AllianceBernstein L.P. v. Atha, — N.Y.S.2d —, 2012 WL 5519060 (N.Y.A.D. 1 Dept., November 15, 2012)
Plaintiff sued its former employee for breach of contract alleging he took client contact information on his iPhone when he left the job. The trial court ordered defendant to turn the iPhone over to plaintiff’s counsel so plaintiff could obtain the allegedly retained information.
Defendant sought review of the discovery order. On appeal, the court reversed and remanded.
The appellate court found that the lower court’s order that defendant turn over his iPhone was beyond the scope of plaintiff’s request and was too broad for the needs of the case. Ordering production of defendant’s iPhone (which, the court observed, has built-in applications and internet access) “was tantamount to ordering the production of his computer.” The iPhone would disclose irrelevant information that might include privileged communications or confidential information.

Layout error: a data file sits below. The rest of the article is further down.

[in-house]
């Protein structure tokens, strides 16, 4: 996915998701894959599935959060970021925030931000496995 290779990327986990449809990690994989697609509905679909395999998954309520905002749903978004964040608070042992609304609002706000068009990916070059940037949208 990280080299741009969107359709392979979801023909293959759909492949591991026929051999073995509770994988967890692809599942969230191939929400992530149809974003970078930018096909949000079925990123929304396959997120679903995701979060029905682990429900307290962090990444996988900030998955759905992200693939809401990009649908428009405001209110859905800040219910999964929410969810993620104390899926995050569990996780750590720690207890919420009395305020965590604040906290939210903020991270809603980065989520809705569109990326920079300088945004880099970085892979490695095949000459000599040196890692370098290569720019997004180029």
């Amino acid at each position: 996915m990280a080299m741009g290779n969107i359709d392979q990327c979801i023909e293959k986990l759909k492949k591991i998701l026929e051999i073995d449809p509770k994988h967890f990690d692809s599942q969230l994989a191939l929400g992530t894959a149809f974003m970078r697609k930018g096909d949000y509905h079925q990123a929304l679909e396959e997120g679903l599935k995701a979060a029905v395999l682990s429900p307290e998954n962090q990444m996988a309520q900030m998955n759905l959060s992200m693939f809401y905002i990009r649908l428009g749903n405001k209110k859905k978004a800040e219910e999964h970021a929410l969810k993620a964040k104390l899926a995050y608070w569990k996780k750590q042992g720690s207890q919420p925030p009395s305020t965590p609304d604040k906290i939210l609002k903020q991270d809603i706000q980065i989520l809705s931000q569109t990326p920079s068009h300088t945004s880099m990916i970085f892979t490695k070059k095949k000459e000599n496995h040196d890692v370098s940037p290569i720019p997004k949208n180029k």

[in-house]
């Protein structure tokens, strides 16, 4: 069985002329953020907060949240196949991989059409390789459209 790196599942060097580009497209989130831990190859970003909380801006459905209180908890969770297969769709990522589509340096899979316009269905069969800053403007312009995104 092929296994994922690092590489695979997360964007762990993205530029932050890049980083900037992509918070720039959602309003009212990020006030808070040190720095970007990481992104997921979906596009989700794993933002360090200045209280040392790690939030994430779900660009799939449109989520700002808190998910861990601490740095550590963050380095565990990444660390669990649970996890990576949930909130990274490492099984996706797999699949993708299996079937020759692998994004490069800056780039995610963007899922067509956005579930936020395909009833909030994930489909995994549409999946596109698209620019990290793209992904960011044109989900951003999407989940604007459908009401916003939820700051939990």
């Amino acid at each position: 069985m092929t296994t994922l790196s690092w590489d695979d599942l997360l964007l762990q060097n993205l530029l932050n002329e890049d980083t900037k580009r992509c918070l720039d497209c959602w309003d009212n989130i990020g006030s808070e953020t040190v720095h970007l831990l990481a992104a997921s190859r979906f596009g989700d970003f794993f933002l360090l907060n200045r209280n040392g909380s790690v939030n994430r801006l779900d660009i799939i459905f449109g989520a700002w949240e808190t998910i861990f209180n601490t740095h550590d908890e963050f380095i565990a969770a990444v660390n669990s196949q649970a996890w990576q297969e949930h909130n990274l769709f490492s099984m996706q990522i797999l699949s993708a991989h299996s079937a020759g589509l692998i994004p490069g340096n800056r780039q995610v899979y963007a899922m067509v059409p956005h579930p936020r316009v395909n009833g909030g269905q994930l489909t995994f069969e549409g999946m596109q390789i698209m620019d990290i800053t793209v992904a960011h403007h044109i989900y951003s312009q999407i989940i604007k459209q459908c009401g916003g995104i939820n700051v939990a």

So the court ordered that the phone and a record of the device’s contents be delivered to the court for an in camera review to determine what, if any information contained on the phone was responsive to plaintiff’s discovery request.